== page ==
Airbnb

You may have noticed in my last post that I spent only $313 on lodging for seven nights in Sydney, a city that has a cost of living higher than London, Hong Kong, Los Angeles, and New York City. Did I stay in youth hostels and sleep in a room with six of my closest strangers? Nope. Did I buy camping gear and sleep under the stars? Nope, although that might have been nice. I used the services of my new best friend, Airbnb. Full dislosure: if you book a stay by clicking on that link I get 25 bucks.

If you’re a seasoned traveler then Airbnb is old news, but many people I talked to back home had never heard of it. I first used Airbnb to book several days in Denver and Boulder, Colorado and I had a great experience. The premise is pretty simple: you want to visit a cool city but don’t want to stay in a boring Motel 6 and someone in said cool city has an extra room he or she is not using. Voila! Airbnb fills the gap and lets travelers search for renters, kinda like match.com but without the expensive dinner and ignored follow-up call.

You can save a bunch of money using Airbnb. I think I spent $40/night for my stay in Sydney, on top of which the service adds a percentage for their cut. I stayed with a late-20s college Doctoral student who wasn’t there most of the time. I had my own private room with a full-size bed, desk, etc, and a shared bathroom. My host knew a ton about the area, cooked dinner a few nights, gave me tips on getting around via trains and buses, let me borrow a bike (all three hosts I’ve stayed with have let me borrow bikes, which is an awesome way to explore a new city), and told me which off-the-beaten-path areas to check out. Sure, there are even cheaper lodging options. I just did a quick search and you can get in a hostel for $28/night but are you going to leave your huge backpack in the room when you want to go out exploring? Or I guess you could hang out with the pinky up crowd at the Hilton Sydney for $430/night (good lord).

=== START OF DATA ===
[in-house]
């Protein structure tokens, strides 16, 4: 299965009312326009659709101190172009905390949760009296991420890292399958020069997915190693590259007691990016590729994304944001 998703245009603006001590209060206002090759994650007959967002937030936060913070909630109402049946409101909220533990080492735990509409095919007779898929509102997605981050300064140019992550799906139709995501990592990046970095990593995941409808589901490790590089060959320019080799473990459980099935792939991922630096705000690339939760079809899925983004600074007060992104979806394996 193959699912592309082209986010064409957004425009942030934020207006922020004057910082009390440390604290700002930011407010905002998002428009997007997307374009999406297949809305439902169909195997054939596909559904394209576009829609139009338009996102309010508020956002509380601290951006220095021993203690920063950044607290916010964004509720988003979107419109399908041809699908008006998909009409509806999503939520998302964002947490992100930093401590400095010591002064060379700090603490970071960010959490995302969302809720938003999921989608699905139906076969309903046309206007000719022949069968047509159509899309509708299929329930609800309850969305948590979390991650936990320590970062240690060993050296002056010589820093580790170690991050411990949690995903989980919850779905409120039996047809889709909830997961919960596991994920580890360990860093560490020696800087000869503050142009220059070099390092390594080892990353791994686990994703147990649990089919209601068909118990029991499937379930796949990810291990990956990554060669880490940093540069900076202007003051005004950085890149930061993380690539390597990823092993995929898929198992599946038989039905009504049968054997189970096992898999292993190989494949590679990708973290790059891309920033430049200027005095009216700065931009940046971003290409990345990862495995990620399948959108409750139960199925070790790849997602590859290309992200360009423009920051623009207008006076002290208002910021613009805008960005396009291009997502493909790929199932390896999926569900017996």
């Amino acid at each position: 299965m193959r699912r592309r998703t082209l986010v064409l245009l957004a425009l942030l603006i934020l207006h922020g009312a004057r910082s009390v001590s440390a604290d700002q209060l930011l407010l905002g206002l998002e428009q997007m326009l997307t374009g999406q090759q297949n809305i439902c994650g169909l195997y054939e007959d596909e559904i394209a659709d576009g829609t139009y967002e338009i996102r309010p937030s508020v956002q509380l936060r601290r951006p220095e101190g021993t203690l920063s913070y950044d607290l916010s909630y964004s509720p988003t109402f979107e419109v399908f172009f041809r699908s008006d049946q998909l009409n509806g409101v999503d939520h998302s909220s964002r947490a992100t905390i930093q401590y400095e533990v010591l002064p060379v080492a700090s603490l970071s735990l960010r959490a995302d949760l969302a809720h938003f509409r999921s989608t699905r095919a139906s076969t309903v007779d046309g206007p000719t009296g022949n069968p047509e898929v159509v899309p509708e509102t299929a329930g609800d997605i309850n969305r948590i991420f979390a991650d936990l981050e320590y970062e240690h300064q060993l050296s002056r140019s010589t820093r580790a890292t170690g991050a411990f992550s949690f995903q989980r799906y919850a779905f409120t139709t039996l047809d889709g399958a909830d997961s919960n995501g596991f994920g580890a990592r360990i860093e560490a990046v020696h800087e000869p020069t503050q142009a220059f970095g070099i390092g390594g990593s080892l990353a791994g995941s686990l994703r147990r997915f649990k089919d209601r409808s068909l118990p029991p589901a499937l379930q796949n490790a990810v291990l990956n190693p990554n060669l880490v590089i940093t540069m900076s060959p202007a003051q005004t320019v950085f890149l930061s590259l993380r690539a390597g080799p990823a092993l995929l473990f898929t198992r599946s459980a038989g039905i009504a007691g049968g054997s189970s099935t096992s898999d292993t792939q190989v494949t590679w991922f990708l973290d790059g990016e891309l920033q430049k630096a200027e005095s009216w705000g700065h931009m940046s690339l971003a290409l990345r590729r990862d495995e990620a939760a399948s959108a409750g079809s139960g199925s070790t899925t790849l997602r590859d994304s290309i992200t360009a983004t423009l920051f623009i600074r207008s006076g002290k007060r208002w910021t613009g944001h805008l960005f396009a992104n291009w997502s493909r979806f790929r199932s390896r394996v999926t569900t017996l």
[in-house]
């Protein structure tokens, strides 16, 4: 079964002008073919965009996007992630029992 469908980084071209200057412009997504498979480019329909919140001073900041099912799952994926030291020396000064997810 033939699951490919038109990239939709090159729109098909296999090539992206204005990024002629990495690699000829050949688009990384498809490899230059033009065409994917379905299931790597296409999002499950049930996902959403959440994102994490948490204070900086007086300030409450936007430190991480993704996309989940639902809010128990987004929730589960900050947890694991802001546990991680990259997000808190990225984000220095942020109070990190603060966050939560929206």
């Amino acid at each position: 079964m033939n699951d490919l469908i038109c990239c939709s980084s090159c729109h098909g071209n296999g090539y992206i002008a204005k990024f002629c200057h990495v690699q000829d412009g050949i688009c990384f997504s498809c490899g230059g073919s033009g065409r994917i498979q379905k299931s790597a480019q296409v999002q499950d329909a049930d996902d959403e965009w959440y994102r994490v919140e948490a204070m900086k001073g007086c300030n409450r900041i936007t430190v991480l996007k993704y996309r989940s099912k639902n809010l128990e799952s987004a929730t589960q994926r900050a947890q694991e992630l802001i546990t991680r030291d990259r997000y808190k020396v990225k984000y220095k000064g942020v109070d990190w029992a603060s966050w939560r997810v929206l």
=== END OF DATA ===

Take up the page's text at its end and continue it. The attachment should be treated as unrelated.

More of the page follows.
So I think Airbnb is pretty great, but you have to be smart about it. Look at lots of available renters, get on google maps and research the area in which they live, read their reviews carefully. Think of it like ebay; you wouldn’t PayPal someone a hundred bucks if they had a bunch of negative reviews. Oh, that’s another thing- the website takes care of all monetary transactions. You request to stay with a host on certain dates, the host agrees, you pay the website by credit card, done. No money changes hands between host and traveler.

Sorry for the informational posts lately, but I’ve started to get a real passion for helping people realize that they can afford to get out and travel. In our next exciting episode I’ll tell you what I’ve been up to since leaving Sydney.

Cheers!

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6 thoughts on “Airbnb

  1. Boone says:

    Hey, where’s my credit for telling you about airbnb in the first place?!

  2. Judy Sisk says:

    Glad to hear you are having such a great time. We may not be able to keep you in Louisville much once you return to the city. At least if you decide to explore northwest Idaho or the buroughs of NY, you do not even have to pay a deposit, probably just buy a few rounds!

  3. Meg says:

    This is great! I’m looking forward to hearing about your work exchange and which one you ended up choosing.

    Happy adventuring!

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